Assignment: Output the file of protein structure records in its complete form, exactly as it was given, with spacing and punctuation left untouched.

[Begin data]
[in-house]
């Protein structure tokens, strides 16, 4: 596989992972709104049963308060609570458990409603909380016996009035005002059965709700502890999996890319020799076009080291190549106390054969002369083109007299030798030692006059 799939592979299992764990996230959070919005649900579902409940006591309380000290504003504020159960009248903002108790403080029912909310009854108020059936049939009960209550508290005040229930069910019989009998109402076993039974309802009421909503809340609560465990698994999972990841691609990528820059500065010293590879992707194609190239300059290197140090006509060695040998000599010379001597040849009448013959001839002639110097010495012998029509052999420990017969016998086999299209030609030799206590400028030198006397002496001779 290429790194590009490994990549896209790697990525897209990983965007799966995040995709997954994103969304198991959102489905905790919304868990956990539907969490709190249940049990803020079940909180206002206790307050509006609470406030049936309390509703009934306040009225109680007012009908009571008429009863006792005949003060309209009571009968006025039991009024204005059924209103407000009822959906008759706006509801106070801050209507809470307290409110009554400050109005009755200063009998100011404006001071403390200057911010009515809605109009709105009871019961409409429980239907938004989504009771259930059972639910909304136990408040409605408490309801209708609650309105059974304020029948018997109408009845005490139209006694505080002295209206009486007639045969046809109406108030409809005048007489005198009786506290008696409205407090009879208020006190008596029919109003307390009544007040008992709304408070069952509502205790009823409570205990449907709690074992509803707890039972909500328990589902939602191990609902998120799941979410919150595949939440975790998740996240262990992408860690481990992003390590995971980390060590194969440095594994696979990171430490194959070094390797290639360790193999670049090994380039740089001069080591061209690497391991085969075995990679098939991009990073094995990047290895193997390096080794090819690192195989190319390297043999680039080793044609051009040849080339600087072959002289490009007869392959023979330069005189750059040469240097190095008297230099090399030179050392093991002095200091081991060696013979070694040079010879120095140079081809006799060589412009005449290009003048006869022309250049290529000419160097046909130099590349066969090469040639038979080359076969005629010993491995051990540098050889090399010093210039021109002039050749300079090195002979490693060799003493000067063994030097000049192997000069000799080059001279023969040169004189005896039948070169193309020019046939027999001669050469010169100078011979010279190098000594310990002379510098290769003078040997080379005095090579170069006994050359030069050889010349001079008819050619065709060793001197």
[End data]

[in-house]
């Protein structure tokens, strides 16, 4: 596989992972709104049963308060609570458990409603909380016996009035005002059965709700502890999996890319020799076009080291190549106390054969002369083109007299030798030692006059 799939592979299992764990996230959070919005649900579902409940006591309380000290504003504020159960009248903002108790403080029912909310009854108020059936049939009960209550508290005040229930069910019989009998109402076993039974309802009421909503809340609560465990698994999972990841691609990528820059500065010293590879992707194609190239300059290197140090006509060695040998000599010379001597040849009448013959001839002639110097010495012998029509052999420990017969016998086999299209030609030799206590400028030198006397002496001779 290429790194590009490994990549896209790697990525897209990983965007799966995040995709997954994103969304198991959102489905905790919304868990956990539907969490709190249940049990803020079940909180206002206790307050509006609470406030049936309390509703009934306040009225109680007012009908009571008429009863006792005949003060309209009571009968006025039991009024204005059924209103407000009822959906008759706006509801106070801050209507809470307290409110009554400050109005009755200063009998100011404006001071403390200057911010009515809605109009709105009871019961409409429980239907938004989504009771259930059972639910909304136990408040409605408490309801209708609650309105059974304020029948018997109408009845005490139209006694505080002295209206009486007639045969046809109406108030409809005048007489005198009786506290008696409205407090009879208020006190008596029919109003307390009544007040008992709304408070069952509502205790009823409570205990449907709690074992509803707890039972909500328990589902939602191990609902998120799941979410919150595949939440975790998740996240262990992408860690481990992003390590995971980390060590194969440095594994696979990171430490194959070094390797290639360790193999670049090994380039740089001069080591061209690497391991085969075995990679098939991009990073094995990047290895193997390096080794090819690192195989190319390297043999680039080793044609051009040849080339600087072959002289490009007869392959023979330069005189750059040469240097190095008297230099090399030179050392093991002095200091081991060696013979070694040079010879120095140079081809006799060589412009005449290009003048006869022309250049290529000419160097046909130099590349066969090469040639038979080359076969005629010993491995051990540098050889090399010093210039021109002039050749300079090195002979490693060799003493000067063994030097000049192997000069000799080059001279023969040169004189005896039948070169193309020019046939027999001669050469010169100078011979010279190098000594310990002379510098290769003078040997080379005095090579170069006994050359030069050889010349001079008819050619065709060793001197």